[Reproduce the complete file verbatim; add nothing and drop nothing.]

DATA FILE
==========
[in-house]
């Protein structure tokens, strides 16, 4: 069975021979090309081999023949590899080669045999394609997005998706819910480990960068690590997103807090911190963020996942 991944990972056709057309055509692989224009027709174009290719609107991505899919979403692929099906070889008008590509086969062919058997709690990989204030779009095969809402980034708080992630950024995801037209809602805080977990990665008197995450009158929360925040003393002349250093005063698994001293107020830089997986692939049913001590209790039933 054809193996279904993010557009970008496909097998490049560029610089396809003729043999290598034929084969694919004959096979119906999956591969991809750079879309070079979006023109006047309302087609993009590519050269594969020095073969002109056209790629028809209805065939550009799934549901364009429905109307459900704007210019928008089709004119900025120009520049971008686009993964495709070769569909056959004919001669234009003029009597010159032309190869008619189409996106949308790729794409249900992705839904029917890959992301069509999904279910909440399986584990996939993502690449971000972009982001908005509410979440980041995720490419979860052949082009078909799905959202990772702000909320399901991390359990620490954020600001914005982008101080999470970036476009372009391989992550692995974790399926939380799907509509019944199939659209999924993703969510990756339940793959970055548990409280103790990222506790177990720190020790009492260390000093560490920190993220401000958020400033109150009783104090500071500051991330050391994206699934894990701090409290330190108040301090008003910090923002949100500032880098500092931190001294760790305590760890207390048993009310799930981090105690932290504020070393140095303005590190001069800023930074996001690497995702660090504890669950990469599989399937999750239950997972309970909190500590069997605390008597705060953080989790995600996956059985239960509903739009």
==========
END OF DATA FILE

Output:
[in-house]
């Protein structure tokens, strides 16, 4: 069975021979090309081999023949590899080669045999394609997005998706819910480990960068690590997103807090911190963020996942 991944990972056709057309055509692989224009027709174009290719609107991505899919979403692929099906070889008008590509086969062919058997709690990989204030779009095969809402980034708080992630950024995801037209809602805080977990990665008197995450009158929360925040003393002349250093005063698994001293107020830089997986692939049913001590209790039933 054809193996279904993010557009970008496909097998490049560029610089396809003729043999290598034929084969694919004959096979119906999956591969991809750079879309070079979006023109006047309302087609993009590519050269594969020095073969002109056209790629028809209805065939550009799934549901364009429905109307459900704007210019928008089709004119900025120009520049971008686009993964495709070769569909056959004919001669234009003029009597010159032309190869008619189409996106949308790729794409249900992705839904029917890959992301069509999904279910909440399986584990996939993502690449971000972009982001908005509410979440980041995720490419979860052949082009078909799905959202990772702000909320399901991390359990620490954020600001914005982008101080999470970036476009372009391989992550692995974790399926939380799907509509019944199939659209999924993703969510990756339940793959970055548990409280103790990222506790177990720190020790009492260390000093560490920190993220401000958020400033109150009783104090500071500051991330050391994206699934894990701090409290330190108040301090008003910090923002949100500032880098500092931190001294760790305590760890207390048993009310799930981090105690932290504020070393140095303005590190001069800023930074996001690497995702660090504890669950990469599989399937999750239950997972309970909190500590069997605390008597705060953080989790995600996956059985239960509903739009």